Stews provide an easy introduction to game, like elk. The braising liquid and the variety of herbs and aromatic vegetables can tame even the wildest of flavors. Since elk is one of the mildest flavored of game meats, this dish is appetizing to even to the most timid diner.
I cook my elk in a simple red wine braise, using the freshest herbs and farmers market vegetables. For the wine, I like a good Chianti because sangiovese grapes typically produce a leaner, more acidic wine than, say, a big fruit-forward merlot or zinfandel. Elk is quite lean and can be considerably tougher than a similar cut from corn-fed cattle. Sangiovese’s acidity helps break down that tough connective tissue.
Once the elk is done cooking, it will taste like the best braised beef short ribs, only without all the beef fat. The meat will be tender with great beef flavor: savory, rich, with a touch of sweetness, just like a good steak ought to be.
4 tablespoons grapeseed oil
1 pound elk round steak
2 cups chopped carrots
3 celery ribs, chopped
1 small yellow onion, chopped
8 cloves garlic, peeled and halved
1/2 stick unsalted butter
1 sprig fresh rosemary, plus more for garnish
5 large sprigs fresh thyme
2 tablespoons fresh oregano (packed)
1 teaspoon crushed red pepper
1/2 cup Chianti (or your favorite dry red wine)
Salt and pepper, to taste
Preheat oven to 300°F.
Begin by searing the elk steak. Heat 2 tablespoons of the grapeseed oil in a large braising pan or sauté pan over medium-high heat. Sear the elk on both sides until nicely browned. Remove the meat from the pan and set on a plate, along with any juices.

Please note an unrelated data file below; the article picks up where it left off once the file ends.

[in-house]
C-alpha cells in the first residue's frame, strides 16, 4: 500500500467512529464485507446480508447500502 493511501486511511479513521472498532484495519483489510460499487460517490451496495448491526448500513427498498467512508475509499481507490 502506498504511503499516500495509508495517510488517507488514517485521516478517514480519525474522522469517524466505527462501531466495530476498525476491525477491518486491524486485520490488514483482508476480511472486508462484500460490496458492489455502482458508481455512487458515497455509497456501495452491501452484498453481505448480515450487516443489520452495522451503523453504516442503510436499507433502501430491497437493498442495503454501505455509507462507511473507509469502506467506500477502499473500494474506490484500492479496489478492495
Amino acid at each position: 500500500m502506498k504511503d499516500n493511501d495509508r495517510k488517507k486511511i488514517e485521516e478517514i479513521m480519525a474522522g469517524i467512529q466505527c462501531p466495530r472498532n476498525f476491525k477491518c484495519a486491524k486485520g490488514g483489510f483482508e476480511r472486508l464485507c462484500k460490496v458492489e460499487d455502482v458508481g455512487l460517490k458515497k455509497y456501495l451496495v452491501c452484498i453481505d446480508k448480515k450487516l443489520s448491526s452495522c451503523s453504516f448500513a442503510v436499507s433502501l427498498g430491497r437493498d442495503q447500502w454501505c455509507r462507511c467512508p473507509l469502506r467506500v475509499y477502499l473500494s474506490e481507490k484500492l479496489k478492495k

Heat the remaining 2 tablespoons grapeseed oil in the pan and sear the carrots. Then add the celery, cooking a couple minutes longer until softened. Add the onion and cook until it has sufficiently “sweated,” and finally add the garlic. Add the butter. When the butter has melted, add in the herbs (rosemary, thyme, oregano, crushed red pepper). Add the red wine and bring to a boil. Cook until the liquid is reduced to about half, then season with salt and pepper.
Return the seared elk steak, along with the juices, to the pan. Place a tight-fitting lid over the pan and set in the preheated oven. Let the meat braise for about 2 hours.
Remove from oven and test the meat with a fork; it should begin to pull apart with a light tug. Once done, remove the elk from the braise and cut into large bite-sized pieces. Return the meat back to the stew and carefully toss with the vegetables. Ladle into bowls, garnish with a sprig of rosemary, and serve.